In response to:

Protest from the February 15, 1968 issue

To the Editors:

Professor Marx’s letter [NYR, Feb. 12, 1968] takes as its premise the fact that “the Fulbright scholar is left entirely free to express critical opinions of American foreign policy.” He goes on from that point to explain the ticklishness of this very freedom.

Unfortunately the premise is wrong. I write as a Fulbright teacher in Spain against whom the State Department pistol—which at first looks surprisingly like a lollipop—has been leveled. Let me not be obscure. I quote verbatim a statement from the Board of Foreign Scholarships of the US State Department distributed in January to all American students and teachers currently abroad under the Fulbright-Hays program.

In its own way the rhetoric is cunningly skillful. Mr. Marx himself might have written the noble first paragraph. Rusk and Goebbels collaborated on the last. The State Department is obviously scared to death…. But the document speaks for itself.


“A fundamental purpose of the educational exchange program under the Fulbright-Hays Act is to increase mutual understanding through direct contact between the people of the United States and the people of other countries. To achieve this purpose, it is imperative that the program abide by principles of personal and intellectual freedom generally accepted in the United States Constitutional system and in the educational community. Grantees under the Fulbright-Hays law are private citizens, and they therefore retain the rights of private citizens to agree or disagree with their Government’s political or foreign policy positions. The free, non-political character of the educational exchange program has been one of its hallmarks since its inception in 1946.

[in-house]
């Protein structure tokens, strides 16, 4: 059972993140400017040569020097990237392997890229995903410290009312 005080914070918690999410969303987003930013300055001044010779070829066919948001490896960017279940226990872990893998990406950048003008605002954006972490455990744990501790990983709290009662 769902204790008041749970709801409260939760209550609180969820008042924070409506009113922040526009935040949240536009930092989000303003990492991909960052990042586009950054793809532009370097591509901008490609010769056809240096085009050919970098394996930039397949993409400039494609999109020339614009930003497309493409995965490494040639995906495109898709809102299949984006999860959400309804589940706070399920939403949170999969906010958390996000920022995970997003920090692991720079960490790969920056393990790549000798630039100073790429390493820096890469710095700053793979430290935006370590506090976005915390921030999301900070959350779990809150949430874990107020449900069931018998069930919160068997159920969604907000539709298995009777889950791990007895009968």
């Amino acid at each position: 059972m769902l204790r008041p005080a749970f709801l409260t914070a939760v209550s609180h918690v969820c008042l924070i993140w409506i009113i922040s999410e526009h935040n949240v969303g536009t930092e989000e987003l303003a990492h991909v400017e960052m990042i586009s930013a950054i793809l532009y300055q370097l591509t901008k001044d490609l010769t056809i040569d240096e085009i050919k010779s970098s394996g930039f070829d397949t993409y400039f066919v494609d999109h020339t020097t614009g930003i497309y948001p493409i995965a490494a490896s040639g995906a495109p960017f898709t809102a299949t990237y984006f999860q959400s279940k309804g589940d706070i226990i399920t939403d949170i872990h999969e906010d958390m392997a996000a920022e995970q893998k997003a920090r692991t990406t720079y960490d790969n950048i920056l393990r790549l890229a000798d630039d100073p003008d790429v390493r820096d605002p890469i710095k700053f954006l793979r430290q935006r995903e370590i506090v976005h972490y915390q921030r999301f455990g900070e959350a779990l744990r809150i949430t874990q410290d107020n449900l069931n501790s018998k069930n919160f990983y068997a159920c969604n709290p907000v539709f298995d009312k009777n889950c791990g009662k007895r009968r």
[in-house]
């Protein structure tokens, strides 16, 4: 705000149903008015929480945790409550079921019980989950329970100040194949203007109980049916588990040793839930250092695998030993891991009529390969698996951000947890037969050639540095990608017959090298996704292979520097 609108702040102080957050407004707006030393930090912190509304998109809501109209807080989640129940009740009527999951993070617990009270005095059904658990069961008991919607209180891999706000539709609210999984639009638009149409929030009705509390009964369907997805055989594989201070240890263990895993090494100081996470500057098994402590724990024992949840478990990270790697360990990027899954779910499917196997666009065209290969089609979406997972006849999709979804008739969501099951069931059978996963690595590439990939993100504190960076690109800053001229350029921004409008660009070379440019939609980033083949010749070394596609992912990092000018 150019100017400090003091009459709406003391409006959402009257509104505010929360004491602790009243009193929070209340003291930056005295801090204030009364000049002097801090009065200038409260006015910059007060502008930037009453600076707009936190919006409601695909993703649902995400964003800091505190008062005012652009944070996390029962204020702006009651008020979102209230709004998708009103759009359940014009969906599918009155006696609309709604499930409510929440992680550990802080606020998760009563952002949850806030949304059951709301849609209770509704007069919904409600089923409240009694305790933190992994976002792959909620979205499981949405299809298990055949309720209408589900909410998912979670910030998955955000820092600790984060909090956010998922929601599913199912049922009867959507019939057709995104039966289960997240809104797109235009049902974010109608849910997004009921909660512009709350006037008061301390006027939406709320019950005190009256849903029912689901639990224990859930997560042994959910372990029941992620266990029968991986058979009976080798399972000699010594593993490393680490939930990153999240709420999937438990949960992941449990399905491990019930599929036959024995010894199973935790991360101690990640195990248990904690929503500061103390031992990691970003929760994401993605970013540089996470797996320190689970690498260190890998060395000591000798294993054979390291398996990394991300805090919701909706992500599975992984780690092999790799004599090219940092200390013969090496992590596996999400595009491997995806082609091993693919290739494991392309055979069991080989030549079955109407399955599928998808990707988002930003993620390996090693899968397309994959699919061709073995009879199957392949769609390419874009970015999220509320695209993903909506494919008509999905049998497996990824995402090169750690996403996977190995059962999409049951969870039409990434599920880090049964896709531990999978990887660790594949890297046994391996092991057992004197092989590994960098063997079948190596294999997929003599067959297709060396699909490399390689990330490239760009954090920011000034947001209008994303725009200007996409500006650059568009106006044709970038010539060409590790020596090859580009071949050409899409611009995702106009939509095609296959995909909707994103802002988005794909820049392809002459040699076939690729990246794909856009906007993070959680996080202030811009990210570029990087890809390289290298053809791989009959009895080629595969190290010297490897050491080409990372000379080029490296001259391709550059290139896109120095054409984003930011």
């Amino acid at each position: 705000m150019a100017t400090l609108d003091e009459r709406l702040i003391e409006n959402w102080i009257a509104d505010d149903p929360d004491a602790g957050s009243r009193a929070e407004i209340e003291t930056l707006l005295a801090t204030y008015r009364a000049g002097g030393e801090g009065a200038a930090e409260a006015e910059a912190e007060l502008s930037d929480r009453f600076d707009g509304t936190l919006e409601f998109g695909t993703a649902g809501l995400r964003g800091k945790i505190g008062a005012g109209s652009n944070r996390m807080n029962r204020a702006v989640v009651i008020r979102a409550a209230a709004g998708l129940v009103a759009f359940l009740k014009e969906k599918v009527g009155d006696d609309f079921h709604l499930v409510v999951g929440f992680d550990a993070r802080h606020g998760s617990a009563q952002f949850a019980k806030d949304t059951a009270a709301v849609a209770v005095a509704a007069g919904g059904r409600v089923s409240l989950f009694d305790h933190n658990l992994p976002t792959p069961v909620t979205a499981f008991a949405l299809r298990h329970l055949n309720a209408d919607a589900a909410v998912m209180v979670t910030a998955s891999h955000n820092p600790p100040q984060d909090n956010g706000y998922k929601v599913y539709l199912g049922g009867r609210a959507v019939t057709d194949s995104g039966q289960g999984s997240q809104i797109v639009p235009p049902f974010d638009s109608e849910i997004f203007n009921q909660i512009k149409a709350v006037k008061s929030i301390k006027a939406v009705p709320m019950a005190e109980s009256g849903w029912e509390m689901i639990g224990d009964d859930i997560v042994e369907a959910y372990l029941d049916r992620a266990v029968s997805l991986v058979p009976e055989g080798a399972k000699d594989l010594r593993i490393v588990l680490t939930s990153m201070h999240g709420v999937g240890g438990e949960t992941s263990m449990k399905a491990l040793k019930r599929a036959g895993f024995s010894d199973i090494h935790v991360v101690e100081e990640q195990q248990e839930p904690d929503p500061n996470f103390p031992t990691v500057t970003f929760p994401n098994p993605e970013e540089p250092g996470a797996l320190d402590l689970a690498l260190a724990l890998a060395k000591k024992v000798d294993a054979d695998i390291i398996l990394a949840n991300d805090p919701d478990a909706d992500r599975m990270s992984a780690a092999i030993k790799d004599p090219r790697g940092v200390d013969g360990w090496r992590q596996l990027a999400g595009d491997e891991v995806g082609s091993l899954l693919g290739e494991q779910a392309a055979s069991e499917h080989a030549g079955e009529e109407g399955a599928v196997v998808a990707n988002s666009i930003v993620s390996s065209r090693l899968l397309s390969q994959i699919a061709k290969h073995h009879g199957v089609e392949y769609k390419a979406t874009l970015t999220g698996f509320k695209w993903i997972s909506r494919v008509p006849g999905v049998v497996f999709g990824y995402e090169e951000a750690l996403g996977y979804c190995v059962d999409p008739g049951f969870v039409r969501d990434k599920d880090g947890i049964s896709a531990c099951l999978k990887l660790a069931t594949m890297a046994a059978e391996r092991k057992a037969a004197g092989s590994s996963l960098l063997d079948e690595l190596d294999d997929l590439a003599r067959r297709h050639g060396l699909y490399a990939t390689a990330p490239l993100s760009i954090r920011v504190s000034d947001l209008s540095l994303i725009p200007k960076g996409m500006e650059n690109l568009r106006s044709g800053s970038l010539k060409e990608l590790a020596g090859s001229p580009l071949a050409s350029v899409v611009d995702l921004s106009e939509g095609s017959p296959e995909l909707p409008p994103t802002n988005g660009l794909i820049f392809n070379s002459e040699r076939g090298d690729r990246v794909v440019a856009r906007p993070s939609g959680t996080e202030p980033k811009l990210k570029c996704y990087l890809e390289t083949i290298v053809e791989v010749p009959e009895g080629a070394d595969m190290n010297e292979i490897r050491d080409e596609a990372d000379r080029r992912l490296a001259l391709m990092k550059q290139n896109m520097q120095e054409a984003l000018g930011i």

“The Board of Foreign Scholarships believes, however, that individual grantees have an obligation to protect the non-political character of the program during their participation in it. Whether they agree or disagree with government policies, they should be aware that public political utterances or activity while abroad can in certain circumstances draw the Fulbright-Hays program into the political arena. This is a matter for individual judgment and self-discipline, and no iron-clad rule can be laid down. The Board believes it appropriate, however, to indicate its belief that grantees have such a personal moral obligation to support the purposes of the Fulbright-Hays program.

“It should also be recognized that American citizens who make political statements abroad or engage in other activities with political connotations may sometimes be embroiling themselves in the domestic politics of their host country even when they wish only to express their agreement or disagreement with the United States Government policy. The holding of a Fulbright-Hays grant is incompatible with engaging in activities that are part of the domestic political processes of other countries, and when behaviour of grantees shows a deliberate intention to engage in such activities or unreasonable negligence in considering the implications of one’s conduct, this may be reason for revocation of the grant.”

Maurice Bassan

Associate Professor of English

San Francisco State College

Fulbright Lecturer in American

Literature, University of Valladolid

Valladolid, Spain

This Issue

April 11, 1968